Studio Propolis on beautiful designs produced under tough constraints

Naeem Biviji of Studio Propolis talks us through designing in the difficult Kenyan context to yield products that are not just good enough for Africa.

Ten years ago after graduating with masters degrees in architecture from the University of Edinburgh, husband-and-wife team Bethan Rayner and Naeem Biviji took a big leap and set up the Nairobi-based Studio Propolis.

“We soon realised that to work in Nairobi we had to develop a very different form of practice to our more conventional training as architects,” says Biviji. Both Rayner and Biviji work across disciplines: they combine their formal education as architects with an informal training as furniture designers and makers.

“We were faced and confronted with a lack of resources, craftsmanship, tools and when you compound that with the crippling traffic, power cuts, the hassles from city council and all the problems we faced, Nairobi can seem like an impossible place to get anything made,” he says. But Biviji and Rayner are by no means afropessimists; the couple took this situation of lack and difficulty and turned it into an opportunity.

“We increasingly rely more and more on what we can source locally rather than what is imported,” says Biviji. “And using what we can find, we slowly learn how to coax these humble materials into something well-made and beautiful.”

Located in the heart of industrial Nairobi, where an “incredible world of manufacturing and industry” lies, Studio Propolis is able to handcraft designed-to-order products, small runs of furniture that make up part of an on-going collection of pieces and buildings and spaces such as a commission for the Rift Valley Cathedral.

Their skill set as furniture designers and architects cross-fertilise in the cathedral project and Biviji believes that the commission captures the spirit of Studio Propolis: “It is the beautiful alchemy of making a product in a difficult context.” For the Rift Valley cathedral the couple are among others making pews, which follow the arches and cantilevers of the church and a once-off bishops chair, which follows the characteristic curve and form of Studio Propolis seating.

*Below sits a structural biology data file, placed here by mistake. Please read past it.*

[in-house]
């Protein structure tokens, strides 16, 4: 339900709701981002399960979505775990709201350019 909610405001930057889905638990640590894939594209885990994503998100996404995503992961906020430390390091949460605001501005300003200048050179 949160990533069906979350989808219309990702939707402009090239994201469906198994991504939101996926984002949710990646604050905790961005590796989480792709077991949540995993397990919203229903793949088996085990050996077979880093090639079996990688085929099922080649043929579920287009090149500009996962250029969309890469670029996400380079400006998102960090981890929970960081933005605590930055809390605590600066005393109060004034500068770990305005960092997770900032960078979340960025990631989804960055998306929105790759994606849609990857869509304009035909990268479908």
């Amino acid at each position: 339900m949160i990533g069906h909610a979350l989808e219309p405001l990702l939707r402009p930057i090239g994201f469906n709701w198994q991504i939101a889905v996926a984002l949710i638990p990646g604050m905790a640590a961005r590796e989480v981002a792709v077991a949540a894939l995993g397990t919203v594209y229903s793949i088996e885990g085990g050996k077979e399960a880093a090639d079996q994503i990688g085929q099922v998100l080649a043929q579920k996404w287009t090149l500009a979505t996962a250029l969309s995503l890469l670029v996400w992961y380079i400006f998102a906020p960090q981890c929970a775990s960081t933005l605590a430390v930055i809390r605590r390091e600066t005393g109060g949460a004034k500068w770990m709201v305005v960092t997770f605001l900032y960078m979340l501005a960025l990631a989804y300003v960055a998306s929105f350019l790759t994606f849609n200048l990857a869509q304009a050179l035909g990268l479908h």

Through a series of design hacks, creating through compromise and a tolerance for different ways of making, Biviji says that himself and Rayner have learnt to take a deficit and turn it into an opportunity. This ability to create product in their characteristic style while functioning under various constraints underpins the Studio Propolis methodology. It has given them space to innovate, experiment and gain an intimate knowledge of how to make and build in their local context.

And after ten years in Nairobi, largely outside of the global design discourse, Studio Propolis is in no way out-of-date or behind the curve. They have learnt to bridge the gap between the perfectly machined goods and less perfect handcrafted ones. “That has provided us with a real opportunity to make new designs that are more socially engaged,” says Biviji.


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